Looking back on her life in 1942, the year before she died, Beatrix Potter answered a question her millions of fans had always wondered about. In The Tale of Peter Rabbit, what had Mr McGregor’s garden been based on?
As the $50m Peter Rabbit movie heads our way (it opens nationwide on 16 March), the question is of more than academic interest. The “real” Mr McGregor’s vegetable garden – where Peter Rabbit was chased and nearly killed by the angry gardener – could be worth quite a bit to its owner.
Was it somewhere in Scotland? McGregor is an obviously Scottish name, and the story “about four little rabbits whose names were Flopsy, Mopsy, Cottontail and Peter” did indeed begin here, with a letter from Potter to her governess’s five year-old son that she wrote in 1893 while staying in Dunkeld.
But the real Mr McGregor’s garden, Potter said near the end of her life, wasn’t there. Nor was it Hill Top, her house in Near Sawrey, in the middle of the Lake District, and the inspiration for so many of her tales. Although it is well worth seeing, and although you should also check out the Beatrix Potter Gallery at nearby Hawkshead to get an idea of the anatomical precision of her art, those National Trust properties are usually crowded and seeing both will set you back £18.50 for an adult and half that for a child. And even then you still won’t have seen the garden where Mr McGregor, having already turned Peter Rabbit’s dad into a pie, tried so hard to do the same to his long-eared, blue-coated son.
For that, you have to head north to Lingholm, a Victorian pile three miles south-west of Keswick with spectacular views over Derwentwater. This isn’t the film set for the 3D live action animated comedy (like the Paddington films, in other words) in which James Corden voices Peter Rabbit as he does battle with Domhnall Gleeson’s Mr McGregor. Instead, it’s the real thing.
“If the vegetable garden and wicket gate were anywhere,” Beatrix Potter wrote to her publisher in that 1942 letter, “it was at Lingholm near Keswick”. But, she added, it was pointless looking for it, as it had been altered out of recognition.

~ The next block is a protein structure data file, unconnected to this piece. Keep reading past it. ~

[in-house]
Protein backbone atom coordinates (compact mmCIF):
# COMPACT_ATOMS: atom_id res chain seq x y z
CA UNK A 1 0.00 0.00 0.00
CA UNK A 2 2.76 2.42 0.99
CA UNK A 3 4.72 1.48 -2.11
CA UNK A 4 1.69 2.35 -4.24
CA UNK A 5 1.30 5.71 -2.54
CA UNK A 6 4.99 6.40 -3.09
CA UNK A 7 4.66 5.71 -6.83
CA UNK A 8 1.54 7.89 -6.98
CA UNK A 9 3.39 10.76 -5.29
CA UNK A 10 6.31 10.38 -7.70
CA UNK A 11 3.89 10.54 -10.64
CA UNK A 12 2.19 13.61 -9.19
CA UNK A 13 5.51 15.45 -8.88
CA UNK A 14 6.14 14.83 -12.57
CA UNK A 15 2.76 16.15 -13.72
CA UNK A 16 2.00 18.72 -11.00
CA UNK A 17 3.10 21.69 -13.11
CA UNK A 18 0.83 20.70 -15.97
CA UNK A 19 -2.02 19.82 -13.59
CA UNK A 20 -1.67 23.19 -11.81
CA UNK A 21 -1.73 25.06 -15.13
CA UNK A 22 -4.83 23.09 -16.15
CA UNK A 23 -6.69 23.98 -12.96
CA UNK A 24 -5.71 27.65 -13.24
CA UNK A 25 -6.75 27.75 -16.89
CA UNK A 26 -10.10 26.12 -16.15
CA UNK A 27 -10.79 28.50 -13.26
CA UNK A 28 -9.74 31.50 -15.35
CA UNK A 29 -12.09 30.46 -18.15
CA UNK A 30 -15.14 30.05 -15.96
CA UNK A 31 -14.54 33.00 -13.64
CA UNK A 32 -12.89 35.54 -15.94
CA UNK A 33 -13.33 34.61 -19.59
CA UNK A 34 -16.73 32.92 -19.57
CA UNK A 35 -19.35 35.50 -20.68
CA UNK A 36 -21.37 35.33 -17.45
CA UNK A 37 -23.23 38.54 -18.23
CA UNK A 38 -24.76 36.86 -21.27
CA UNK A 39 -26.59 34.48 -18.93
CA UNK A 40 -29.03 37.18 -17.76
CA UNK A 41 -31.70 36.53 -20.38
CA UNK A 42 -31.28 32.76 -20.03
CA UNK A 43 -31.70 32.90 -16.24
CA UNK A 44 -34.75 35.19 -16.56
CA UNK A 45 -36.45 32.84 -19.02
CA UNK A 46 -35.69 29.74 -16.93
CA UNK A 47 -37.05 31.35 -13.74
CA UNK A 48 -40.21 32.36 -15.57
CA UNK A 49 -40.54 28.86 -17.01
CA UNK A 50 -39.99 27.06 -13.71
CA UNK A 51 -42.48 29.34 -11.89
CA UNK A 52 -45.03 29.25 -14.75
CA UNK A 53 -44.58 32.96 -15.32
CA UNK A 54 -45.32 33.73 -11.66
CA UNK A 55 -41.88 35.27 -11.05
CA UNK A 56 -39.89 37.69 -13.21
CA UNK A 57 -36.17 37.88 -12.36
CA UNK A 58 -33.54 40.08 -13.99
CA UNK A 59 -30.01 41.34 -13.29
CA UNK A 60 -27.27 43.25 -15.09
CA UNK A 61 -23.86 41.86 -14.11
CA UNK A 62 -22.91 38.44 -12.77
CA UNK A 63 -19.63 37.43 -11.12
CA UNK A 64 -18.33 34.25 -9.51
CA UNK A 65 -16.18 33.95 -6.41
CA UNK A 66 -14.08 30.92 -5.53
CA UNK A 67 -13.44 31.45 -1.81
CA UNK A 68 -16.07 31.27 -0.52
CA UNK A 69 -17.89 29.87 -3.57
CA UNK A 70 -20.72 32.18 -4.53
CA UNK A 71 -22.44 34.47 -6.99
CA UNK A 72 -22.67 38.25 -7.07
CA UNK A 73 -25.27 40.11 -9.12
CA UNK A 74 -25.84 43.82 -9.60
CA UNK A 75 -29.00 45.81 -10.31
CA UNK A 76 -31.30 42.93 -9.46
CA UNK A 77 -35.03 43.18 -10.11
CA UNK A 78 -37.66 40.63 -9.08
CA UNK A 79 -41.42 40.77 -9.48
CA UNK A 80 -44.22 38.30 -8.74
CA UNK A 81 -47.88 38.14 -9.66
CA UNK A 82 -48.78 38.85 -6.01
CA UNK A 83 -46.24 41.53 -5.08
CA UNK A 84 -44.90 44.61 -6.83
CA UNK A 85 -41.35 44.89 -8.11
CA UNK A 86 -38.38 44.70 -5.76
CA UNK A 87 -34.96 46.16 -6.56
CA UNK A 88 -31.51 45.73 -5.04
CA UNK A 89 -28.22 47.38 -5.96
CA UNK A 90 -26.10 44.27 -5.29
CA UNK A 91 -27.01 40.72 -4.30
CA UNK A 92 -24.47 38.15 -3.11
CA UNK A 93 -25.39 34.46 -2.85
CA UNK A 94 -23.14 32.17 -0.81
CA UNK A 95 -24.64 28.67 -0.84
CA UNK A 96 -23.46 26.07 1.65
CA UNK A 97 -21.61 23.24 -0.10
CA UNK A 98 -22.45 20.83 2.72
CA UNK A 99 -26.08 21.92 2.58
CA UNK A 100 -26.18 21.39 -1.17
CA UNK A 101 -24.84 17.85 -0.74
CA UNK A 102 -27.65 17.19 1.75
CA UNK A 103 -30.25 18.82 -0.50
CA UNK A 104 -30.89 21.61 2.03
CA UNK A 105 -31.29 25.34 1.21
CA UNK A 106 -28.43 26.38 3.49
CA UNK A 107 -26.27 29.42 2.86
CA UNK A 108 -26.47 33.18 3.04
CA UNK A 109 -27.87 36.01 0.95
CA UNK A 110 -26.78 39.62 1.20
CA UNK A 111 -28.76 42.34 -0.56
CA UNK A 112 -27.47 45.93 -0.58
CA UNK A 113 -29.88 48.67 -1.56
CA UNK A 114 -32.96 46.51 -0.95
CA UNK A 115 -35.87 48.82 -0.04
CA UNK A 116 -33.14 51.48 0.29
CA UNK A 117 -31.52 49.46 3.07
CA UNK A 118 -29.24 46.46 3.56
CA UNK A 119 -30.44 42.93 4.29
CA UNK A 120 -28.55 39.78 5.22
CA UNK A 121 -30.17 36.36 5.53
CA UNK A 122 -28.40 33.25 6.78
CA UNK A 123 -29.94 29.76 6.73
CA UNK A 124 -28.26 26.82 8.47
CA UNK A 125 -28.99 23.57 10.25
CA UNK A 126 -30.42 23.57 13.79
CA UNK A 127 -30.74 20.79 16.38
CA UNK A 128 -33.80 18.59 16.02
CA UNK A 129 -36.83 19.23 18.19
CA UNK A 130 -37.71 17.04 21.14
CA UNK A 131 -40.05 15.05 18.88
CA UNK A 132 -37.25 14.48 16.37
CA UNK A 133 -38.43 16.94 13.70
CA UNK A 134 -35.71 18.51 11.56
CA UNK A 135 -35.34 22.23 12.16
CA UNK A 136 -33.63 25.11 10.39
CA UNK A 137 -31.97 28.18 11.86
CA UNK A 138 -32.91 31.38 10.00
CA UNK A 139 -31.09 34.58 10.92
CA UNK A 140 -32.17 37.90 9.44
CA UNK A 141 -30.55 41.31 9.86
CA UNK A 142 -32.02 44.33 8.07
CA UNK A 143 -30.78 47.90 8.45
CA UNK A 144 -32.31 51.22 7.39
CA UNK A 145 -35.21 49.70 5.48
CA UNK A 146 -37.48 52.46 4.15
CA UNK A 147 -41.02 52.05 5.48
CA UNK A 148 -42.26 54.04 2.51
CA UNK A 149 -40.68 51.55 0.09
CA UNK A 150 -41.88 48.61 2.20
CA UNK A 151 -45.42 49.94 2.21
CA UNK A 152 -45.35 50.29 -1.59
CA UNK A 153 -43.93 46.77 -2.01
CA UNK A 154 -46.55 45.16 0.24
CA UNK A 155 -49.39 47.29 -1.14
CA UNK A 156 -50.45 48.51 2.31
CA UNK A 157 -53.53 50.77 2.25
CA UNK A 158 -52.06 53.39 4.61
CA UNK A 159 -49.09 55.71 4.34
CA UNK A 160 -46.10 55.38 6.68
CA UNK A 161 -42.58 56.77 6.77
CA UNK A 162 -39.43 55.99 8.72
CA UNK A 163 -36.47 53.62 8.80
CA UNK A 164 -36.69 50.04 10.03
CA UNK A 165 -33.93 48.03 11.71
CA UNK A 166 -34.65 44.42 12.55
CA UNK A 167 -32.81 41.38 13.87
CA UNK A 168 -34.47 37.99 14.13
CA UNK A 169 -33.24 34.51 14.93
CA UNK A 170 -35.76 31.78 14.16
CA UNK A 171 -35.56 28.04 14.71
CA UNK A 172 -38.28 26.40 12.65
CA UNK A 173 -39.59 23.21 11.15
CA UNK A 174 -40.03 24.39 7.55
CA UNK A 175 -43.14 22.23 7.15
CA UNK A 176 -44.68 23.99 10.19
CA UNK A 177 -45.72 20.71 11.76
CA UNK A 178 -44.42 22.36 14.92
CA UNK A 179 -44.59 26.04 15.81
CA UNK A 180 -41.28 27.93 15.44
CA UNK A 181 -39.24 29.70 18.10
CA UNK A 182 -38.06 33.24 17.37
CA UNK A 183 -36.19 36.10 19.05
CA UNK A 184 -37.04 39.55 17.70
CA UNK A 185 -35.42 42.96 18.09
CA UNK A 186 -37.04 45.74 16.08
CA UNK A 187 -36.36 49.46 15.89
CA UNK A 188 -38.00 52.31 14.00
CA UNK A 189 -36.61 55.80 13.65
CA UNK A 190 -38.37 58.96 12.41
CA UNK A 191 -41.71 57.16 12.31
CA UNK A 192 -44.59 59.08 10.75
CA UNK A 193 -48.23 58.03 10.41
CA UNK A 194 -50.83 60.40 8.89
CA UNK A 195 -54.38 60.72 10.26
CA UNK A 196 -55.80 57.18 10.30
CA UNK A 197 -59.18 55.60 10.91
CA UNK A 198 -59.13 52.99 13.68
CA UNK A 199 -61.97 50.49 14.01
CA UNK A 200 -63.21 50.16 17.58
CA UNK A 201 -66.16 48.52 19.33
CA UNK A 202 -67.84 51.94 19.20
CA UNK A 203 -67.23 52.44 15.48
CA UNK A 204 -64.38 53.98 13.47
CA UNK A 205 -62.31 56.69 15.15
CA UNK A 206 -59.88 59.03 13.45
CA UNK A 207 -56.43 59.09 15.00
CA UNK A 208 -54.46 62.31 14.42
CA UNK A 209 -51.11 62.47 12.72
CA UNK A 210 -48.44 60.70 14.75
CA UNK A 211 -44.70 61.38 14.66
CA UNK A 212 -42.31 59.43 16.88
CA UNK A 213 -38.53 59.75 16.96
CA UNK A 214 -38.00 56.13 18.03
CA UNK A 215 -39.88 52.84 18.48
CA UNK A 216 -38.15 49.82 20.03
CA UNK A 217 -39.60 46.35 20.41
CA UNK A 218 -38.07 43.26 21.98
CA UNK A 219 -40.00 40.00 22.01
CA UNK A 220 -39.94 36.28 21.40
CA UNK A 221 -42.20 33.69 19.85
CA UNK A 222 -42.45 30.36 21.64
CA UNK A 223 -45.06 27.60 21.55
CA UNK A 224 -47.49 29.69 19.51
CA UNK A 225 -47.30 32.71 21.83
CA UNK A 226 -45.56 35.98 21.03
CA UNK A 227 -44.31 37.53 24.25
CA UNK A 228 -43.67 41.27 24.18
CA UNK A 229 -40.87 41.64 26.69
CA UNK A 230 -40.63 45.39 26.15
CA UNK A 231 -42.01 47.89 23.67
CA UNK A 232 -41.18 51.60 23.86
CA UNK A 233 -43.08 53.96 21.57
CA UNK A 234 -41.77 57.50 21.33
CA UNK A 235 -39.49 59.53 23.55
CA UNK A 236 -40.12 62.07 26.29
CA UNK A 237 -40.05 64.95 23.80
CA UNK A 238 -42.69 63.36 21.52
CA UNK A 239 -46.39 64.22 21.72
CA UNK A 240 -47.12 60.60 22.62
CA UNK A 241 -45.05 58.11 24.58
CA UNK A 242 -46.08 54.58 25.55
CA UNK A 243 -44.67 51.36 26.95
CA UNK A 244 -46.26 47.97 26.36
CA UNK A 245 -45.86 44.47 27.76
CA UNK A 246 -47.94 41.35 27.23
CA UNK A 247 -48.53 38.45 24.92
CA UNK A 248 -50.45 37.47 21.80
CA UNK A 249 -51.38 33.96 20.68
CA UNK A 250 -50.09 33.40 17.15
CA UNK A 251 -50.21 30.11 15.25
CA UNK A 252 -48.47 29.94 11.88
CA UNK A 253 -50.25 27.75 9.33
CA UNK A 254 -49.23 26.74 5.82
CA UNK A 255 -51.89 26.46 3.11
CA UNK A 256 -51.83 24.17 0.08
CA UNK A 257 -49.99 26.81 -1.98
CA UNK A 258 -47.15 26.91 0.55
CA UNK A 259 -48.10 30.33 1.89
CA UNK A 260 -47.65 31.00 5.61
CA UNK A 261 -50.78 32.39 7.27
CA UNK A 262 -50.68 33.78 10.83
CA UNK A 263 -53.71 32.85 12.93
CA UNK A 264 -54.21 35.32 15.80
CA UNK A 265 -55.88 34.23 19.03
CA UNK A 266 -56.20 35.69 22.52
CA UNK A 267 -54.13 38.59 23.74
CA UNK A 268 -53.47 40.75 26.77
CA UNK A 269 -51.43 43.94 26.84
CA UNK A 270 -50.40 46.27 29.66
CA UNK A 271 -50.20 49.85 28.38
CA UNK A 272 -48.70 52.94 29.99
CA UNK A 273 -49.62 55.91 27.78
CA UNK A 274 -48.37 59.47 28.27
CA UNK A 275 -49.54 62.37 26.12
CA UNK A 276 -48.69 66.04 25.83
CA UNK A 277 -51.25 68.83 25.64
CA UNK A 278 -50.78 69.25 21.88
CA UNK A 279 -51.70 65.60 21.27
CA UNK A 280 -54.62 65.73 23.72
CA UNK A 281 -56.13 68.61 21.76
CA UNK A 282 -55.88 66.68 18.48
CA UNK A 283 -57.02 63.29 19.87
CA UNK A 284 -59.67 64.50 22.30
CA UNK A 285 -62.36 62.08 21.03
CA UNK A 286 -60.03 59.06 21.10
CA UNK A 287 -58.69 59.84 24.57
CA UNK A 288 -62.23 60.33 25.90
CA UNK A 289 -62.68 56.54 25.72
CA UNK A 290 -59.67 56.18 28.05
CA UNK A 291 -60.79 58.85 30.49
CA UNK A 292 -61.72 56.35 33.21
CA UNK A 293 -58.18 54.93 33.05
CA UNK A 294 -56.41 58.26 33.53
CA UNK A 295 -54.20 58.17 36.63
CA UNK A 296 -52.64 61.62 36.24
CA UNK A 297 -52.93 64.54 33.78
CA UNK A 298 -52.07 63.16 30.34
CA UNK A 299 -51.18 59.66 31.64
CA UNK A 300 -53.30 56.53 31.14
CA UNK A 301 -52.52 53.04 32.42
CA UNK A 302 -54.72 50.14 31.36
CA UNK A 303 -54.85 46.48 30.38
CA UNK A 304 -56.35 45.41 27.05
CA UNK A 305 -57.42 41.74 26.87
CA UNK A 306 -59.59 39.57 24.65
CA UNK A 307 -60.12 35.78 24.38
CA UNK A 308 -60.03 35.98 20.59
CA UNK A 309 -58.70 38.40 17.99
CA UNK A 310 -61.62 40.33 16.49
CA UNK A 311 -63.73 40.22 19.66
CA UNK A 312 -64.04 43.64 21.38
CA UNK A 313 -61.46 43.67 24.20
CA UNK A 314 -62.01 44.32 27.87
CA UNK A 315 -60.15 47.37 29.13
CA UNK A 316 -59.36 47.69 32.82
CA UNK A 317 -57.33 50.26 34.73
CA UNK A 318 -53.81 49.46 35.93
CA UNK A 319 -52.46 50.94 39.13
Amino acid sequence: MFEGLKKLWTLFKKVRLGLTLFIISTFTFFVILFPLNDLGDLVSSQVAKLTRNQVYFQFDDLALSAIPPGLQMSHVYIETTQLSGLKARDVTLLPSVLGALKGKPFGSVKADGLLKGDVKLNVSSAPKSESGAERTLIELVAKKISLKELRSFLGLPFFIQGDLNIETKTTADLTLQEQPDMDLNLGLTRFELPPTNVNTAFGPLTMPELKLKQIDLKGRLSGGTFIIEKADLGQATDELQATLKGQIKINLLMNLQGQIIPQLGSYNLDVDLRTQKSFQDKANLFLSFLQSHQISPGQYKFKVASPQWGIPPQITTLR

All of this was known – albeit only to a small coterie of Potter fans – when David Seymour, a genial Bradford-born businessman who made his money selling products to the building trade, bought Lingholm in 2013. All the Potter biographies mentioned the ten summer holidays – up to four months at a time – that Beatrix Potter stayed at Lingholm between 1885 and 1907. She clearly loved the place: it’s one of the few buildings she ever painted. She also painted a portrait of her pet rabbit Peter there in 1899 (she’d taken him with her on the train from London), and wrote The Tale Of Squirrel Nutkin there two years later, setting it on the estate’s woods and on its shoreline. The Tale Of Mrs Tiggy-Winkle, about her pet hedgehog (who’d also come up with her by train) was written at Lingholm on that same holiday.
But although the Potter experts knew all about Lingholm’s importance to her, the rest of the world didn’t.
Seymour determined to change that. After he bought the estate, he cleared the overgrown vegetable garden and restored it to what it looked like in Beatrix Potter’s day. A fairly primitive hut selling basics was replaced in 2016 by a stylish café overlooking the new/old garden which sells bread, cakes and biscuits baked on the premises. Admission to the walled garden is free, which for a Lake District tourist venue must be a first.
It’s not a Beatrix theme park, he insists. But suppose you want to wander down to the shoreline to see where she imagined Squirrel Nutkin sailing off to Owl Island, or explore the truly spectacular Newlands Valley (“the last great unspoilt valley in the Lake District”, Seymour claims) where Potter used to sketch and where she imagined Mrs Tiggy-Winkle living, you can still catch that frisson that can be found everywhere that a writer has turned observable reality into fantasy.
Lingholm has, of course, changed since Potter stayed there. It’s opened up, become democratically more affordable: at low season four people can stay in a self-catering flat in the main house – where one of the bedrooms was Potter’s painting studio – for less than £30 per person per night. The estate has 11 different kinds of self-catering accommodation, from a six-bedroom detached house with private grounds leading down to the lakeside to luxurious modern cottages in the grounds. You’ll see pheasant, heron, deer (especially in the woods in the morning) and a huge variety of wildlife.
If you do see a rabbit wearing a blue coat being chased by either a fox or a gardener, though, don’t bother mentioning it. That story’s already been written.
Lingholm Estate has 11 high-quality self-catering apartments ranging from two-bedroom apartments in the main house (including one Beatrix Potter used as her studio) to six-bedroom detached houses. Prices for a four-person main house flat range from £309 for a four-day midweek stay in low season to £883 for a week in high season and from £1,596 to £2,225 for a weekend in a house sleeping 12. More details on thelingholmestate.co.uk, firstname.lastname@example.org or 01768 774238.